The player is required to pay the dividends to holders of his company's stock when so directed. The dividend rate advantageously is determined by activating the random number selection means 54 with the dividend being a multiple of the number turned up. When a player's marker lands on a space bearing a legend corresponding to a stack of cards shown as "Operations" or "Finances", the player selects the top card from the stack, reads the instructions and performs the action specified. The player simultaneously informs the other players of the instructions on the card. Preferably, this is accomplished by the player reading the instructions aloud, although other ways may by used such a placing the card on a visible part of the playing surface or passing the card from one player to the next. If the instructions on the card or on the first pathway area do not apply to the player's current situation, the player's turn is finished without taking any action.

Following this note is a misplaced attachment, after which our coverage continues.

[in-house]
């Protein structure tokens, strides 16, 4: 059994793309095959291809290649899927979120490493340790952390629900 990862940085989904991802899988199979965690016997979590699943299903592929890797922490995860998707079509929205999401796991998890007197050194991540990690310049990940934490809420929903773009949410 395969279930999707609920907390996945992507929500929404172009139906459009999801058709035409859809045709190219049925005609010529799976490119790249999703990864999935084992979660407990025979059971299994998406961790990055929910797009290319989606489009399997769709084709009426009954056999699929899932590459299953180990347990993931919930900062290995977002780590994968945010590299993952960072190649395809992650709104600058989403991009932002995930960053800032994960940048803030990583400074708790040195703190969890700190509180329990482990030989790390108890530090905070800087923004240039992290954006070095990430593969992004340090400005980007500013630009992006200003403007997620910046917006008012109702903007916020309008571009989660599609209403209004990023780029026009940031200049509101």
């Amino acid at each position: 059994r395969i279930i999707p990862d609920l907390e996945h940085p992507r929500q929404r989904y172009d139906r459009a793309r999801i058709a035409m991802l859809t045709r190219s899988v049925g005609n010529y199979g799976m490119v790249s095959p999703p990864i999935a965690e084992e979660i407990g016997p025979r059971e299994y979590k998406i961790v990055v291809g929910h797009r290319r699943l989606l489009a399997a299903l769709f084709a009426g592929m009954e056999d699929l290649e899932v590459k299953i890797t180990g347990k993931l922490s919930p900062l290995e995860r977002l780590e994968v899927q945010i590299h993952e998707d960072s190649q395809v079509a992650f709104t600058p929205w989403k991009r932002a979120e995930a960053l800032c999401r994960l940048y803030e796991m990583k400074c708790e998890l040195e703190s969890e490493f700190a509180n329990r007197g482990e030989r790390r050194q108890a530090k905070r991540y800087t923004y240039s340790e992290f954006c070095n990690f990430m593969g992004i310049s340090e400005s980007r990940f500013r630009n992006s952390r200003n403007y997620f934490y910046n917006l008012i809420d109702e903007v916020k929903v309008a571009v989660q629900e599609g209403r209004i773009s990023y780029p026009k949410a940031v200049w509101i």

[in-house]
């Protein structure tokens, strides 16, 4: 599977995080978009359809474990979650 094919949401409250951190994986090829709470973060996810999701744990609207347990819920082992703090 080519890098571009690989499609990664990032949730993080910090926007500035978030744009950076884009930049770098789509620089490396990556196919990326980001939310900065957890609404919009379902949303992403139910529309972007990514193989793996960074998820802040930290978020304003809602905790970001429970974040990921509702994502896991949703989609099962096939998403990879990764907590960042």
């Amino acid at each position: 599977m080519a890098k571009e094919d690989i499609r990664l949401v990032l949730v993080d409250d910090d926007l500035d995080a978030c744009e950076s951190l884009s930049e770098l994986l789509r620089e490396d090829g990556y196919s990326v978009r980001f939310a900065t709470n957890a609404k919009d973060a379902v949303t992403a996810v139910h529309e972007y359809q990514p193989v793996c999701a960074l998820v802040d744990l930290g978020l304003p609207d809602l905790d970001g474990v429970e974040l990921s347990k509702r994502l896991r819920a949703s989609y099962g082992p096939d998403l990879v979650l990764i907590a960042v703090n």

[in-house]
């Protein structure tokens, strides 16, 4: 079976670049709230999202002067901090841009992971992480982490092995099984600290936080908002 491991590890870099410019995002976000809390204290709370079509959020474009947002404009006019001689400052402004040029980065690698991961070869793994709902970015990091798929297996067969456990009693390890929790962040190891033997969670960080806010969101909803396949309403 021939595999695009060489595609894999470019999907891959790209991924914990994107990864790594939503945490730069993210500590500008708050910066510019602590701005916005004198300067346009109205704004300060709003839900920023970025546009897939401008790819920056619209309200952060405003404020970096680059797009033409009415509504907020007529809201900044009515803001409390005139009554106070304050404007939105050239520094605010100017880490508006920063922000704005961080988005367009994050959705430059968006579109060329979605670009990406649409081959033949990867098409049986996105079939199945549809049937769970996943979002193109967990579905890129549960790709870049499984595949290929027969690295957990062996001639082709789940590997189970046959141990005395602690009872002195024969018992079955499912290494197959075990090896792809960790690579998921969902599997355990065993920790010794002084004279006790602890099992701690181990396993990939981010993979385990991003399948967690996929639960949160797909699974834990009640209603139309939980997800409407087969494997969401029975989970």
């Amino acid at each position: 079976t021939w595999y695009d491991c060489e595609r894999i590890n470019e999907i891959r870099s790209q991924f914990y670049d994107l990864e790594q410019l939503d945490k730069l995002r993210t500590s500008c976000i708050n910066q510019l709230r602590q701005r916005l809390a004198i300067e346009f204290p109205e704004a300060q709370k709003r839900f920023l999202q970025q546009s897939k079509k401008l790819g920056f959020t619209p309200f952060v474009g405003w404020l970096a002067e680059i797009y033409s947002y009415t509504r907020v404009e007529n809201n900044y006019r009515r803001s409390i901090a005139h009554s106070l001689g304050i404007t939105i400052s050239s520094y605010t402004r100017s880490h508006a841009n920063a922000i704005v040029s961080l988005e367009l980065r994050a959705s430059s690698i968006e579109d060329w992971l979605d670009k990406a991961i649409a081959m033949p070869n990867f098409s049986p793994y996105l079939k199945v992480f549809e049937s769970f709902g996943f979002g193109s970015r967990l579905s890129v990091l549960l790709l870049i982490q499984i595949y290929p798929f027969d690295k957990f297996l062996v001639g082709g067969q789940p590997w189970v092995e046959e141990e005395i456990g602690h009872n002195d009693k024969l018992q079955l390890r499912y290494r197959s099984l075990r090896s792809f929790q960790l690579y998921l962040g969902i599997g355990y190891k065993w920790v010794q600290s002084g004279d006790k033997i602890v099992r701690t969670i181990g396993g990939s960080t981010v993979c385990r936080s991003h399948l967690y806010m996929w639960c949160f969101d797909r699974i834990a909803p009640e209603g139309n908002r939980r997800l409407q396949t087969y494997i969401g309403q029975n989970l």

The instructions on the card or first pathway may relate to the finances, operations and other functions of the company. For example, Finances cards may be for purchasing expenses such as buying fuel or other supplies, etc.; for maintenance expenses for equipment, carrier and drive units, buildings, etc.; as well as for repair expenses resulting from collisions, etc.; miscelllaneous expenses for taxes, strikes, etc.; and the like. Other finance cards may relate to stock dividends, stock price changes, stock options, etc.